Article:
The US Embassy chose not to inform the UK Foreign Office (FCDO) that American citizen Anne Sacoolas was a spy after she was accused of accidentally killing Brit Harry Dunn by driving on the wrong side of the road, court documents revealed on Sunday.
Instead, officials described the US intelligence worker as the "wife of an embassy employee" in the notes sent to the UK Foreign Office arguing her diplomatic immunity, the court heard.
Dunn's family has subsequently issued a civil claim against Sacoolas.
The case is now being looked into by an American court. The tribunal in Virginia was told that three days after the crash, the US embassy referred to Sacoolas as "the spouse of a member of administrative and technical staff of the Embassy" and failed to disclose that she worked for the intelligence service.
Previously, the court heard that both Sacoolas and her husband Jonathan were employed by the US State Department at the time of the crash and "fled" the UK for "issues of security." According to the FCDO and Number 10, the foreign secretary and prime minister were only made aware of the case after Sacoolas returned to the US.
On 30 August, the US Embassy informed the FCDO that Sacoolas had been granted automatic immunity because she was employed by the embassy, despite the fact she was a suspect in the incident. She left the UK 16 days after on 15 September.
The US embassy told UK officials that "waivers of immunity must always in alignment with the Vienna Convention on Diplomatic Relations and said the UK could not arrest Sacoolas.
The US High Court ruled in Sacoolas' favour at the time of the crash, but the FDCO said it was overlooking her immunity – which it described as an "anomaly" – from last July.
In response to the revelations, the Dunn family has sought clarity over when the British Government became aware of her status as a spy.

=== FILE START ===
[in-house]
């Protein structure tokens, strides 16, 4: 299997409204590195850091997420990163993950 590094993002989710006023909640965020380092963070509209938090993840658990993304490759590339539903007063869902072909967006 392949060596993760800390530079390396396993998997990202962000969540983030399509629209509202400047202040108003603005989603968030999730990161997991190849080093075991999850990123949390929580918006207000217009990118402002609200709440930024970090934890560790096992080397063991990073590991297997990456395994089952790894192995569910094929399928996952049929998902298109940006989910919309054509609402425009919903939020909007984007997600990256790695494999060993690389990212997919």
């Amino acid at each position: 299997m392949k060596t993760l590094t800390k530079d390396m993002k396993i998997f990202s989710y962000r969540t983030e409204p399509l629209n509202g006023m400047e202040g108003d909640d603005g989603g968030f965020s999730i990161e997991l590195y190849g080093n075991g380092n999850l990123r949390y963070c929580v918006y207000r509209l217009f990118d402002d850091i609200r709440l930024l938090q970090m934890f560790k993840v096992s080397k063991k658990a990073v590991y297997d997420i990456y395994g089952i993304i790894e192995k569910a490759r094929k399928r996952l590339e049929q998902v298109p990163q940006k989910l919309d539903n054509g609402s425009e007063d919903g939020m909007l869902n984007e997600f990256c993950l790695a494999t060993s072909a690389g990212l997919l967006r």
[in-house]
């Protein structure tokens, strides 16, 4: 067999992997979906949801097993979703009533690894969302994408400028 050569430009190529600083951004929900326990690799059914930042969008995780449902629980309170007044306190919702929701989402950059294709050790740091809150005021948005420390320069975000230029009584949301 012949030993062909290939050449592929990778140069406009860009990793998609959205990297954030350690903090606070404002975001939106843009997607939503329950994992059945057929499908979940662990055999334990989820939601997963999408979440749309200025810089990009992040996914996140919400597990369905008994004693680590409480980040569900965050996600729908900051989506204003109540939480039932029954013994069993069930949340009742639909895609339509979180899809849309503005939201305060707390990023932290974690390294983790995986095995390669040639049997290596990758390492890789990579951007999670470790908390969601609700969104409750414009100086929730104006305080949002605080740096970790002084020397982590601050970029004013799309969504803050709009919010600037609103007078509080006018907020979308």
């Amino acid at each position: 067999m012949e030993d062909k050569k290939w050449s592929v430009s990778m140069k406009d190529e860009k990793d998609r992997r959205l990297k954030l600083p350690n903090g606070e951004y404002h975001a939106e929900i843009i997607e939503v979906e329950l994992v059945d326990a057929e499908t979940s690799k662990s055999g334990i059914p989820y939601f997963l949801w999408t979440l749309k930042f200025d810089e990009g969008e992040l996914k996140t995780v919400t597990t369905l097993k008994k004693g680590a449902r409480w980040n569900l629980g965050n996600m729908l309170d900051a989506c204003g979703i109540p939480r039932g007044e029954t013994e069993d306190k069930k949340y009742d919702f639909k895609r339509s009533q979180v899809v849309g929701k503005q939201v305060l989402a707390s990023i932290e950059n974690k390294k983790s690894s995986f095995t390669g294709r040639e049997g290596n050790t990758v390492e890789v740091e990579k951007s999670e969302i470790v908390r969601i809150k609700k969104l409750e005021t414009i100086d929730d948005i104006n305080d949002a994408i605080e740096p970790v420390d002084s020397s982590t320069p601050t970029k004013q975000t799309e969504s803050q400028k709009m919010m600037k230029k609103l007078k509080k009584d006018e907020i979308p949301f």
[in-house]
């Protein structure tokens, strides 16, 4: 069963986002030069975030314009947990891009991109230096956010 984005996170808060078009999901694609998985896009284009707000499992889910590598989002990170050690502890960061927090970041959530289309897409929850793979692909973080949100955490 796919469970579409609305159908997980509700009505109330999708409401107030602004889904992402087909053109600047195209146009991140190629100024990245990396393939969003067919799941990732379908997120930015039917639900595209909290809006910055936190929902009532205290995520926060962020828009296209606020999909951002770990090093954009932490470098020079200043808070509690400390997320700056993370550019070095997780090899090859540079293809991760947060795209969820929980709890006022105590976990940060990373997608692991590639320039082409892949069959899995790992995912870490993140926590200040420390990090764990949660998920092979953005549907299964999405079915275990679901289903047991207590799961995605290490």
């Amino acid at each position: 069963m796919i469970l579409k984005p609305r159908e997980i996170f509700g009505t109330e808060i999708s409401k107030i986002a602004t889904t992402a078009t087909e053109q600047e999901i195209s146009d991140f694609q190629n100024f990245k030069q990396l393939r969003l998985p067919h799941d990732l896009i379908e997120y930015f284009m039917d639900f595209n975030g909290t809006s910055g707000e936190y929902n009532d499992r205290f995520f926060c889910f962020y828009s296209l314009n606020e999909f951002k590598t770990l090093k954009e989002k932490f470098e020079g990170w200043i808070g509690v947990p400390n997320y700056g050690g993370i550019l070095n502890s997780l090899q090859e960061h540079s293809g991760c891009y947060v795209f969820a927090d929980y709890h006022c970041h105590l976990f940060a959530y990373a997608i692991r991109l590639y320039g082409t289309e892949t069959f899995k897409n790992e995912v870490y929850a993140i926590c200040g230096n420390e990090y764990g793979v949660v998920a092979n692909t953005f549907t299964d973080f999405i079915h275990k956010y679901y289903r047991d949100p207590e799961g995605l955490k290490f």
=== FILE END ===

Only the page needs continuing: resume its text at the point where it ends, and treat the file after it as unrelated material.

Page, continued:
"We are all still catching our breath after this astonishing revelation, having believed all this time that Mrs Sacoolas was just a dependant," their spokesman Radd Seiger.
"The starting point of course is that this is not what diplomatic immunity was intended to be used for."
He added that correspondence between the US Embassy and UK reveals that "rather than asking itself what the right thing to do was following the tragedy, the US State Department set about looking for a way to do the wrong thing."
"This note now raises some serious questions," he said.
He also asked why the US authorities were "less than candid with the FCO about Mrs Sacoolas' real role" whilst she was living in the UK.
"When did the British Government become aware of her real employment status?"
He requested to know if Foreign Secretary Dominic Raab knew "on 28 January 2020 – when Harry's father Tim asked him point blank – whether Mrs Sacoolas was working as an intelligence officer at the time of the crash, to which the response was 'She used to work for the State Department'."
— RD Hale (@RDHale_) October 19, 2019
The UK Labour Party has urged Raab to explain himself to Parliament on Friday.
"Dominic Raab told MPs that [Mrs Sacoolas] she was entitled to protection as the spouse of an employee, but new information provided by her lawyer clearly indicates that she wasn't," said Shadow Foreign Secretary Lisa Nandy.
During the hearing when Sacoolas attempted to rebuke the Dunn's civil claim, her barrister John McGavin informed the court that knew why she and her husband returned to the US from the UK, but could not "disclose" the information.
The US State Department spokesman Ned Price reiterated Washington's position on Sunday, saying that at the time of the accident "and for the duration of her stay in the UK, the US citizen driver in this case had immunity from criminal jurisdiction."
"As we have said previously, the driver had diplomatic immunity because she was the spouse of an accredited staff member of the US Embassy office," he said.
Sacoolas returned to the US and claimed immunity after she became a suspect in the death of the 19-year-old, who was killed in the collision outside US military base RAF Croughton in Northamptonshire on 27 August 2019.
Northamptonshire Police later charged the 43-year-old with causing death by dangerous driving but requests by the UK for her extradition were rejected by the US in January 2020.